Expelled Jews welcomed
Parliament unanimously passed a law on Friday offering citizenship to descendants of Jews persecuted and ordered expelled in the 15th century. The legislation sought to repair the effects of a decree issued in 1497 that ordered all Jews out of the country unless they converted to Christianity. A deputy in the ruling coalition, Jose Ribeiro e Castro, called the law’s passage a “historic day.” “We want to once again welcome all those who never should have had to leave,” he said. The expulsion order for the country’s Jews — followed by a 1506 massacre of 2,000 converted Jews in Lisbon, then a Portuguese Inquisition as fearsome for those deemed non-Christian as the Spanish one — was long seen as a black mark in the European country’s history. In 1989, then-president Mario Soares asked forgiveness for the persecutions their forebears suffered.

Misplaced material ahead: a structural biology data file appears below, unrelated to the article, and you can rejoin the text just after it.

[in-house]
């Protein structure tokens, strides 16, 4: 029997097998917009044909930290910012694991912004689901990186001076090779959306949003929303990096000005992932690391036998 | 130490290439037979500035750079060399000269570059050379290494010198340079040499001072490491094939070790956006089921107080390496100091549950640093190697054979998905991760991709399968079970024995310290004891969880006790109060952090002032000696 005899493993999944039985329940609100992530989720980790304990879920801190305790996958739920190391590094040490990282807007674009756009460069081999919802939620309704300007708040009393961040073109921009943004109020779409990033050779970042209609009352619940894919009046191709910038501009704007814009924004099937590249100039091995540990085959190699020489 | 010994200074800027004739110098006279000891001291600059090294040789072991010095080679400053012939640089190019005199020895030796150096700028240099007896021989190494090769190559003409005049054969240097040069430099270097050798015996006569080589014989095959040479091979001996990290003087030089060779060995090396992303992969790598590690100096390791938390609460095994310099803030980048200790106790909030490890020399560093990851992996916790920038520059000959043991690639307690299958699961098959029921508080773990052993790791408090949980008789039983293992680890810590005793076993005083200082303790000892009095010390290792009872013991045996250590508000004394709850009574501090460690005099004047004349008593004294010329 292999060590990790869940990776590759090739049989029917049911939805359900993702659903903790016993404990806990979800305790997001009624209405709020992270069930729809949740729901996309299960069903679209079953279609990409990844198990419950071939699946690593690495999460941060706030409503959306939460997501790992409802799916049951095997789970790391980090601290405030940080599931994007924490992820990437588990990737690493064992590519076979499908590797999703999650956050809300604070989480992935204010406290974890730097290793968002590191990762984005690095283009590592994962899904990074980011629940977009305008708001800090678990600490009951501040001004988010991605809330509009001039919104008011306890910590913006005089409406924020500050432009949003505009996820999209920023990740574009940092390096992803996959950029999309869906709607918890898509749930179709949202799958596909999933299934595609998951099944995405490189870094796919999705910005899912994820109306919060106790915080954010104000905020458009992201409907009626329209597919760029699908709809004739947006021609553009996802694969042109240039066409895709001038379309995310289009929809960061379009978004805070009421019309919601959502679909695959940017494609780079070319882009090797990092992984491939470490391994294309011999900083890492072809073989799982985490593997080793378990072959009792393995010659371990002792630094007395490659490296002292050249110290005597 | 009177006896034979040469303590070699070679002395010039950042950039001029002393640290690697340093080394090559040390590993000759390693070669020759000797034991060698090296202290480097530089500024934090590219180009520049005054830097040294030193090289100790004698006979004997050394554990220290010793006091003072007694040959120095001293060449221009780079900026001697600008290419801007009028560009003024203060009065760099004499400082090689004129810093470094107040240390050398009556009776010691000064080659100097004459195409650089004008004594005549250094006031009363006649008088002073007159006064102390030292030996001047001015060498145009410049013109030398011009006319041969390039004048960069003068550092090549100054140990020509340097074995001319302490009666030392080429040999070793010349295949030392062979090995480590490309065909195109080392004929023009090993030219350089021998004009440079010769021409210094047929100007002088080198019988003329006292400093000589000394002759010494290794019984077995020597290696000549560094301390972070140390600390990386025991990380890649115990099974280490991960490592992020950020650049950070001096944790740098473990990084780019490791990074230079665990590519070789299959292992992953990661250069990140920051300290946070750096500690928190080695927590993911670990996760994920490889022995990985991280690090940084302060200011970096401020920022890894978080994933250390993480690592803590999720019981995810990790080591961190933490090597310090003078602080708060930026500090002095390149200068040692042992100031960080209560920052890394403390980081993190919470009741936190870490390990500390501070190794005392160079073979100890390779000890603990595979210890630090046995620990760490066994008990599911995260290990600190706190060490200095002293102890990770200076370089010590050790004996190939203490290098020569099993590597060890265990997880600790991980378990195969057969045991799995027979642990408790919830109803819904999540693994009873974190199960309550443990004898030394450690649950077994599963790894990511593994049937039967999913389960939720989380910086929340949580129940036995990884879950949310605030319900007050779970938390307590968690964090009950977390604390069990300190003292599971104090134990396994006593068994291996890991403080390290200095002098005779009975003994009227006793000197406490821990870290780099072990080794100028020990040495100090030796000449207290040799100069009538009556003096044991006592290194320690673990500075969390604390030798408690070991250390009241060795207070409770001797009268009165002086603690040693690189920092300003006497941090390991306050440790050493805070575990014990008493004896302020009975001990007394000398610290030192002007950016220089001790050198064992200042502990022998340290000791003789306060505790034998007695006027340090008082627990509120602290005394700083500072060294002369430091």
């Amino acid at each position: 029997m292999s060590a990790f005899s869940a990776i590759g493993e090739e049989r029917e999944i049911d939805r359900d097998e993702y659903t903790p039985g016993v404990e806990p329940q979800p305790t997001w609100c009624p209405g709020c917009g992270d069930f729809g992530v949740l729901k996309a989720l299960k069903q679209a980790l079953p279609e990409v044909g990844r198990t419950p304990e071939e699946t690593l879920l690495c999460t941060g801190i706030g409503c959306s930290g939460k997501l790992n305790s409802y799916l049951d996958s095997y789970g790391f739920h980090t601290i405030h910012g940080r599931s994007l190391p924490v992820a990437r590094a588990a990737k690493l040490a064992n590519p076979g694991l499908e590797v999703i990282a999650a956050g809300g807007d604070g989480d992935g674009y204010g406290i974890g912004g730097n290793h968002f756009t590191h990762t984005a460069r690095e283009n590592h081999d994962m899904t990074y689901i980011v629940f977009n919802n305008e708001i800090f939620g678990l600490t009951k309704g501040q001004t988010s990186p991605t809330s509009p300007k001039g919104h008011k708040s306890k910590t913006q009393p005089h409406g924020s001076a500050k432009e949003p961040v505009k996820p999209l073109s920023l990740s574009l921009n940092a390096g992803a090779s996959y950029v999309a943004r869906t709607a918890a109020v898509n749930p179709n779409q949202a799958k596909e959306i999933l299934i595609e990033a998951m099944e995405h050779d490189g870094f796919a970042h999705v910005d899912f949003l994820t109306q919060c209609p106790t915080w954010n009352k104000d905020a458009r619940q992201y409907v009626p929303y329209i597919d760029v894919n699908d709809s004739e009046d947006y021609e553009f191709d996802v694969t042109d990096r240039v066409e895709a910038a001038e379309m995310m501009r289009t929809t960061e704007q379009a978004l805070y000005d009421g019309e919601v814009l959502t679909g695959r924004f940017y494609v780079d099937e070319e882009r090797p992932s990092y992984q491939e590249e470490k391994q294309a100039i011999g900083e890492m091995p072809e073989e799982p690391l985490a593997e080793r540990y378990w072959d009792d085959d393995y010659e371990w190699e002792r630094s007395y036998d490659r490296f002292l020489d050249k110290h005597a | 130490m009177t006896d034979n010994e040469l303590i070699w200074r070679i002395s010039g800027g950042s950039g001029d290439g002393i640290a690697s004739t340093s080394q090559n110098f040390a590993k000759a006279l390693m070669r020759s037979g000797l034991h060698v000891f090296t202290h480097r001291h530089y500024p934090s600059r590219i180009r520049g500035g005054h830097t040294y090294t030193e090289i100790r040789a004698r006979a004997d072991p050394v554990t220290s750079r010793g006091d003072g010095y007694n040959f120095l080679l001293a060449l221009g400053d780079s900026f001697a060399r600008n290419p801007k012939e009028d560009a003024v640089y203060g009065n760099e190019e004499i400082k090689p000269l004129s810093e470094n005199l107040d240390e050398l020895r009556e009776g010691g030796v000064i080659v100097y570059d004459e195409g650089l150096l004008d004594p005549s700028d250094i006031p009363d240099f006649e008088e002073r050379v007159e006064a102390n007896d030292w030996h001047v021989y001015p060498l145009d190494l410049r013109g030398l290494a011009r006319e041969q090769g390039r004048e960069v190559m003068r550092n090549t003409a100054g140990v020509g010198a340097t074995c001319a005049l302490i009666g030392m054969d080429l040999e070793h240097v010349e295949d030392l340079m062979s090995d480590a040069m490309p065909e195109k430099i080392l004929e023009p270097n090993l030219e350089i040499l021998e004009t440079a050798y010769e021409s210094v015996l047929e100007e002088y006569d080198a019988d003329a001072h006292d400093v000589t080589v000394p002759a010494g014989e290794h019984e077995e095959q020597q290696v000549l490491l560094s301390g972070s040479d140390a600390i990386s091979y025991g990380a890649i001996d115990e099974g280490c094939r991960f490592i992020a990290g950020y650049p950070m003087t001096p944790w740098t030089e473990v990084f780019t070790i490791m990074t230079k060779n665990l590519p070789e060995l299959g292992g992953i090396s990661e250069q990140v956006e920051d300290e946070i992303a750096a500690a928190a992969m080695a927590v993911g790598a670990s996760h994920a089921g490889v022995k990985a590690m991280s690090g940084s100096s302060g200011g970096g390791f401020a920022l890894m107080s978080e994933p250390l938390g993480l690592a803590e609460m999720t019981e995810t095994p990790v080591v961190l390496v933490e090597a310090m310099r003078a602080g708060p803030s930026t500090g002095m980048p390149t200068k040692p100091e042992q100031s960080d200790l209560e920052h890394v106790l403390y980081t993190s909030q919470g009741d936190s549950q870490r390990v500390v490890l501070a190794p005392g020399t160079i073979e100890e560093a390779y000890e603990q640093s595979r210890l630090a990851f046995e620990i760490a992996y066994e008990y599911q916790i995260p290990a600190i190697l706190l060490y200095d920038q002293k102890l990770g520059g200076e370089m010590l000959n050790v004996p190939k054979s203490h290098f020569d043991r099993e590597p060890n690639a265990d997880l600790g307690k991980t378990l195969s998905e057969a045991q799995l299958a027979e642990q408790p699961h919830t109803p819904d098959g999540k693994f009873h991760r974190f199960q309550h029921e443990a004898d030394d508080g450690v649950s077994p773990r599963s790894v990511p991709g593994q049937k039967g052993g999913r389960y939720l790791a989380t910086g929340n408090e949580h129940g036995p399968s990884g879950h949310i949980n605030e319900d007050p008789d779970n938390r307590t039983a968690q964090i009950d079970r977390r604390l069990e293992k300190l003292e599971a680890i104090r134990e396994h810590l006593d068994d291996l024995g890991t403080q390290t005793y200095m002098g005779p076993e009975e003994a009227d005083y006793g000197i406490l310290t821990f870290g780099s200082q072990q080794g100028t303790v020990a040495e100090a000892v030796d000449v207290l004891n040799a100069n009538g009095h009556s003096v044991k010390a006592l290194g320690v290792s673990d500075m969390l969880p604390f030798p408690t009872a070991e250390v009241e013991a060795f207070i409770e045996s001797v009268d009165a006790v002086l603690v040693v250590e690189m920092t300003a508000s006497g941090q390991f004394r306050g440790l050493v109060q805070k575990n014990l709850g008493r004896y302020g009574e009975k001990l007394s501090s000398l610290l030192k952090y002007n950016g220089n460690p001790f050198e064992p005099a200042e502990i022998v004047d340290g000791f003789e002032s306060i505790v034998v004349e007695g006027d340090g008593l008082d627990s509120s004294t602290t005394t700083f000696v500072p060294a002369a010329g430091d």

Teacher assigns Nazi report
A high-school English teacher in Albany, New York, could face disciplinary action for giving a writing assignment that asked students to make a persuasive argument blaming Jews for the problems of Nazi Germany, Albany school district officials said on Friday. School spokesman Ron Lesko said administrators were discussing what official action the 10th-grade teacher at Albany High School could face for the assignment given to students on Monday. The assignment, first reported onFriday by the Albany Times Union, asked students to research Nazi propaganda, then assume their teacher was a Nazi government official who had to be convinced of their loyalty. The assignment told students they “must argue that Jews are evil.” A third of the students refused to complete the assignment. The teacher’s assignment told students they “must argue that Jews are evil, and use solid rationale from government propaganda to convince me of your loyalty to the Third Reich.”